Aspen Skiing Co. stoked about Snowmass, despite uncertainty
SNOWMASS VILLAGE – The Aspen Skiing Co. is prepared to make additional investments in Snowmass Ski Area despite the uncertainty clouding the fate of the massive, partially completed village at the base, officials said Monday.
The company hopes to break ground in spring 2011 on a new, multimillion-dollar restaurant at the top of the Elk Camp Gondola, Skico Senior Vice President David Perry told the Snowmass Village Town Council. The restaurant needs approvals from the town and the U.S. Forest Service.
If approved, the addition of a modern restaurant would complete the Skico’s vision for turning the eastern half of the upper mountain into a focal point of the ski area. The Elk Camp Gondola was added a couple of seasons ago, along with a unique, upper mountain teaching area with a dedicated chairlift for beginning skiers and riders.
Perry said Cafe Suzanne, at the base of the Elk Camp quad chairlift, will remain in place for the two years required to build the new restaurant a short distance to the west.
The Skico is also investing marketing efforts and operations into developing the Elk Camp side of the mountain into a summer attraction. The gondola operated for the first time this summer, hauling roughly 13,000 passengers after opening the third week in June, according to Steve Sewell, Snowmass general manager. The Burlingame chairlift on a different section of the mountain provided the only summer access in 2009. It attracted 5,400 riders.
“We’re off to a great start,” Sewell said. “We committed to building a very strong business up there.”
The Skico plans to add three trails between the top of the Elk Camp Gondola and Base Village next summer, assuming approval from the Forest Service. An additional downhill cycling trail was added from the top of the Elk Camp quad.
As many as 25 percent of the passengers on the gondola last summer made the trip with their bicycles. The Skico expects the popularity with cyclists to continue to grow, but it’s also courting hikers with dedicated trails and families with a playground, climbing wall and trout fishing pond.
Snowmass Village Councilman Reed Lewis encouraged Skico officials to open even more of the mountain and promote it as a leading summer destination.
“I feel like we’re getting in the right direction but we’re not quite there,” he said.
Sewell said the Elk Camp operations must turn profitable before the Skico spends additional money opening other parts of the mountain in the summer.
Snowmass Mayor Bill Boineau asked if the Skico has considered erecting a alpine slide as a summer attraction at Snowmass. The discussion is a bit premature, Skico officials responded, until the fate of a bill introduce by U.S. Sen. Mark Udall, D.-Colo, is resolved. Udall’s bill would make it easier for ski area operators to use federal lands for summer activities as part of their permits.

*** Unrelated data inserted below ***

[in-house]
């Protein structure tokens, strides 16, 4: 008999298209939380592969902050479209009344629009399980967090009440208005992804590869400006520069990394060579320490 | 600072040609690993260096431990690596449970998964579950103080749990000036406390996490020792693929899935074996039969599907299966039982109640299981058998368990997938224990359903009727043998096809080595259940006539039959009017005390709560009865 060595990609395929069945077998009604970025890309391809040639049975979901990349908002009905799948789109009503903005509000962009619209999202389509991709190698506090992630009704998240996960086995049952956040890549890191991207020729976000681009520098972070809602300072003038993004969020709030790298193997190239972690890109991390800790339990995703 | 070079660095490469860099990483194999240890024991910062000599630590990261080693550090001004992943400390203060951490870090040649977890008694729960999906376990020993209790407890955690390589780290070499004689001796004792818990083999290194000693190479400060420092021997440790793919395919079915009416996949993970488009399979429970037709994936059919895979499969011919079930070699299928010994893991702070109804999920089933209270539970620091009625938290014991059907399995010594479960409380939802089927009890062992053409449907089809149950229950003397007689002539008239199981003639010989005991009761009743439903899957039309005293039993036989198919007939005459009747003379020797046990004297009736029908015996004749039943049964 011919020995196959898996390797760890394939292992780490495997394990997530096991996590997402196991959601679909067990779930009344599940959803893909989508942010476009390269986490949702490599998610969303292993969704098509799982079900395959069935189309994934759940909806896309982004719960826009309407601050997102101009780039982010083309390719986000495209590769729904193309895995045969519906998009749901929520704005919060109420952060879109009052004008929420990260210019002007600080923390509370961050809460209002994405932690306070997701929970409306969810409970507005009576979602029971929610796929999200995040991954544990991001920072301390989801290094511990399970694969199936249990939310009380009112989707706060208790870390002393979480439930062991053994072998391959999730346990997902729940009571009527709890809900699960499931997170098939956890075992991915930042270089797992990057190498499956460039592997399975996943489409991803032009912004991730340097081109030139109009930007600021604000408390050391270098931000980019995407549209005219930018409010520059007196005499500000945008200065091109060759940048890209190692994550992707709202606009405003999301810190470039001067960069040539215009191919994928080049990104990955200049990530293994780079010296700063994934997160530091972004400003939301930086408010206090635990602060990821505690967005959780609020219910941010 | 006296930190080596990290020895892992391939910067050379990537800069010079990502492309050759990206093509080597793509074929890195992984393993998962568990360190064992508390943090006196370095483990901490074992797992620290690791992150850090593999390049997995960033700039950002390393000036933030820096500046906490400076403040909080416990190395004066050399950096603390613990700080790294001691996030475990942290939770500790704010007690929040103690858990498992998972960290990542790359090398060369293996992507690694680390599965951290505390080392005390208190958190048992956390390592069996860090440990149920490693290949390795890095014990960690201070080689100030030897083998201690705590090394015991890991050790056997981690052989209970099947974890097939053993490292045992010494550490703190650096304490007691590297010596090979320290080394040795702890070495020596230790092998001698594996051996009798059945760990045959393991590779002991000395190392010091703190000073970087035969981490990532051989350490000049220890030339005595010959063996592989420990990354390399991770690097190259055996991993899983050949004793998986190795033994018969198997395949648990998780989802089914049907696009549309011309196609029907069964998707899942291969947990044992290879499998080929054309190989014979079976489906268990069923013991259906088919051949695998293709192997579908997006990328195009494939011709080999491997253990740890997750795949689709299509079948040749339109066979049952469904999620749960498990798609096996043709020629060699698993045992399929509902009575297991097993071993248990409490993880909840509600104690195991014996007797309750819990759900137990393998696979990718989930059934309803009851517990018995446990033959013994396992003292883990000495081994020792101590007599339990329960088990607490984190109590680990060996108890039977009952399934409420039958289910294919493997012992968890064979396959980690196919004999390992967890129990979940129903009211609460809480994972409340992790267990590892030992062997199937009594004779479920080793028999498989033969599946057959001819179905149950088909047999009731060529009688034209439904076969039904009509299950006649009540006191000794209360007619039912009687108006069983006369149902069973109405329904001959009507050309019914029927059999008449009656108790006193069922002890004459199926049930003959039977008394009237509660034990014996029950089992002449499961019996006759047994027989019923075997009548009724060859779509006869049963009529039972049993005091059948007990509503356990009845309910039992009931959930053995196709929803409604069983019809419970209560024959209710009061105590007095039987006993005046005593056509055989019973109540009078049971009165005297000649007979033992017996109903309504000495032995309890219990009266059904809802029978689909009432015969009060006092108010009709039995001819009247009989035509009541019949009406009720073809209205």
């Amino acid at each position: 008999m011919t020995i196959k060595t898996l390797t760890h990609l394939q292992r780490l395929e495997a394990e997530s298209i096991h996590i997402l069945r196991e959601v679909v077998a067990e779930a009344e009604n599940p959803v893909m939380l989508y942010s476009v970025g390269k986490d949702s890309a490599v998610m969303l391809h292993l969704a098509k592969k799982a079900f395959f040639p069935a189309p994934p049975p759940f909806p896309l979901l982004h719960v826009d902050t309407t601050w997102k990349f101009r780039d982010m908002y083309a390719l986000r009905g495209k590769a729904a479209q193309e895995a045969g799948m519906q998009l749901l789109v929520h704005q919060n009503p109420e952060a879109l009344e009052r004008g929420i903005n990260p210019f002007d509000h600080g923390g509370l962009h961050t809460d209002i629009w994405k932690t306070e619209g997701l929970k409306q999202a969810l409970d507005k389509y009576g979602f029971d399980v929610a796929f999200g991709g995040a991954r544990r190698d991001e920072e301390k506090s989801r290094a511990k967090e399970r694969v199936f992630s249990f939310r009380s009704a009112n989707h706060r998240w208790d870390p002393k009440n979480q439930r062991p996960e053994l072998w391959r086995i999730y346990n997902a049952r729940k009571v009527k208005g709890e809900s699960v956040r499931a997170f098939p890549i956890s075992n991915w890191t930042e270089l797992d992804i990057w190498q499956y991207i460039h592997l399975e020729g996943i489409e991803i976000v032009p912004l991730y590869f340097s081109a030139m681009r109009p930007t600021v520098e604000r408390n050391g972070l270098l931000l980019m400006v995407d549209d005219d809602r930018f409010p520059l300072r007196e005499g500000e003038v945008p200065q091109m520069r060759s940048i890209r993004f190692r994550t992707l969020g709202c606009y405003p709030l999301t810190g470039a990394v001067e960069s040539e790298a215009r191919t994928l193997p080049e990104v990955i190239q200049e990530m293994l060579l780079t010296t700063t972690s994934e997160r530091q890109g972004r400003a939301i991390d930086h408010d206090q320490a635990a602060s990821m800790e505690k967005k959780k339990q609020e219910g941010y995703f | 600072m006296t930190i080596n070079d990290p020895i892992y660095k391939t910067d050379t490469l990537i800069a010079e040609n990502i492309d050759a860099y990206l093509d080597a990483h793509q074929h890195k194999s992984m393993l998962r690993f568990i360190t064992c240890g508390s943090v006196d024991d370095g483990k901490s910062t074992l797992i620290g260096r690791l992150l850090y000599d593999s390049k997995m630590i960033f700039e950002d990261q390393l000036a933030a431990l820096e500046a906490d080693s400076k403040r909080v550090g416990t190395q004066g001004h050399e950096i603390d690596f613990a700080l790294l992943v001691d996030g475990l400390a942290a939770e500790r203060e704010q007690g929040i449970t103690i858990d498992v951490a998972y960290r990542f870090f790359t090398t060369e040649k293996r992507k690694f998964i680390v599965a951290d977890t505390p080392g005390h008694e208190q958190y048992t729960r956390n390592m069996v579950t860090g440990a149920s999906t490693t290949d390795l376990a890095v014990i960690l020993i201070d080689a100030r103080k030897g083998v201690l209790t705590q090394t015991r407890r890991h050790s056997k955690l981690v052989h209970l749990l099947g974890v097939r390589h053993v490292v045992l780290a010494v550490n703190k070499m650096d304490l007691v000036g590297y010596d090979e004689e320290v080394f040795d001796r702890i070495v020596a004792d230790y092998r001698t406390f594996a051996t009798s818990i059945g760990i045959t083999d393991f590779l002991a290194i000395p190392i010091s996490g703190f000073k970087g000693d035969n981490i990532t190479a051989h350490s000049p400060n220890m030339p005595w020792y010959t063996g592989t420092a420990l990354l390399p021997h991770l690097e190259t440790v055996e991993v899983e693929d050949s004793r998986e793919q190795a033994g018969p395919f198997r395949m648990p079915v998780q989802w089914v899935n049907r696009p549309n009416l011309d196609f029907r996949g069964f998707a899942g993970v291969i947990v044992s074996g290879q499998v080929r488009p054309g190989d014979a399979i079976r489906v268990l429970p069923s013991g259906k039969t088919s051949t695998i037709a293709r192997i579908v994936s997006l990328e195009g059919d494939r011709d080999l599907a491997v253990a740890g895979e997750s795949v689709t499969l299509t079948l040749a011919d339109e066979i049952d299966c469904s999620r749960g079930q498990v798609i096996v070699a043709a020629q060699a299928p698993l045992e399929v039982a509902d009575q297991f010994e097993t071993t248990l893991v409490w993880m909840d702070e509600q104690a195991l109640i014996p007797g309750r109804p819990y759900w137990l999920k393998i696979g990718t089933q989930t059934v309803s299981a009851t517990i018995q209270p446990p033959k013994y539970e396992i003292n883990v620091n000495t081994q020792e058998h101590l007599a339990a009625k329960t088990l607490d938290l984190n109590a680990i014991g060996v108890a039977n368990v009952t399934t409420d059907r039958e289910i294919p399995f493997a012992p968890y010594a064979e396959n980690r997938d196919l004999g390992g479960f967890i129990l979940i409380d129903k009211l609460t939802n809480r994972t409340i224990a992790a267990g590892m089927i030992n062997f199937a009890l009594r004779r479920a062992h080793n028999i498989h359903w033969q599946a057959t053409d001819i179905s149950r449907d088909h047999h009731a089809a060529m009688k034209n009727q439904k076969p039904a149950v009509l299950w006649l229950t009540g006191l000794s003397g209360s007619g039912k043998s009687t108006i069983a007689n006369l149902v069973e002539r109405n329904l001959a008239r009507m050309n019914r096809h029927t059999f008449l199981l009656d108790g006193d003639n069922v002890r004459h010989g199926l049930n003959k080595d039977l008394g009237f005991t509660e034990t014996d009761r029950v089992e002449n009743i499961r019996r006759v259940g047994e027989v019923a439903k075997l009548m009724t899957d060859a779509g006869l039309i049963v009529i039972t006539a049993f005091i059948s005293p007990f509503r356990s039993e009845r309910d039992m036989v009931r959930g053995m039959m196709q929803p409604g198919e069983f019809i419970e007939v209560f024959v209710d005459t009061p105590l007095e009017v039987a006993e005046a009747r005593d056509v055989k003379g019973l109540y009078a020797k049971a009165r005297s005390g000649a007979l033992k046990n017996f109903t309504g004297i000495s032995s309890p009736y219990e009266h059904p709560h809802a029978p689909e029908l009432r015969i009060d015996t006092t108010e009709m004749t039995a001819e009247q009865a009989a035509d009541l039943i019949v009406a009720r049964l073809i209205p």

“If that hurdle gets cleared, that’s one of the discussions should have,” Perry told the council.
Despite the progress with on-mountain amenities, even the biggest Snowmass booster can’t avoid getting saturnine over the unfinished business at the base. About 1 million in residential and commercial space was approved by town voters at Base Village in February 2005. Three years later the project stalled when financing dried up. Lenders claimed developer Related Westpac defaulted on loans with $386 million remaining on the principal. A receiver was appointed to run the operations when the banks started foreclosure proceedings. A foreclosure sale is scheduled Nov. 17.
Related Westpac officials have estimated that about 400,000 square feet of the project has been completed, or about 40 percent.
Skico President and CEO Mike Kaplan said Monday a benefit of the foreclosure will be straightening out the complex ownership and, hopefully, getting it consolidated into the hands of one party. He was noncommittal about the Skico’s role in the future of Base Village, simply saying the company is looking at all its options.
Two improvements have been made at Base Village for winter operations. An arrival center will open that will whisk bus passengers and people parking their vehicles at an underground garage up to the base area chairlifts via escalator and elevator. In addition, a walkway has been established from the Viceroy Hotel to the base lifts.
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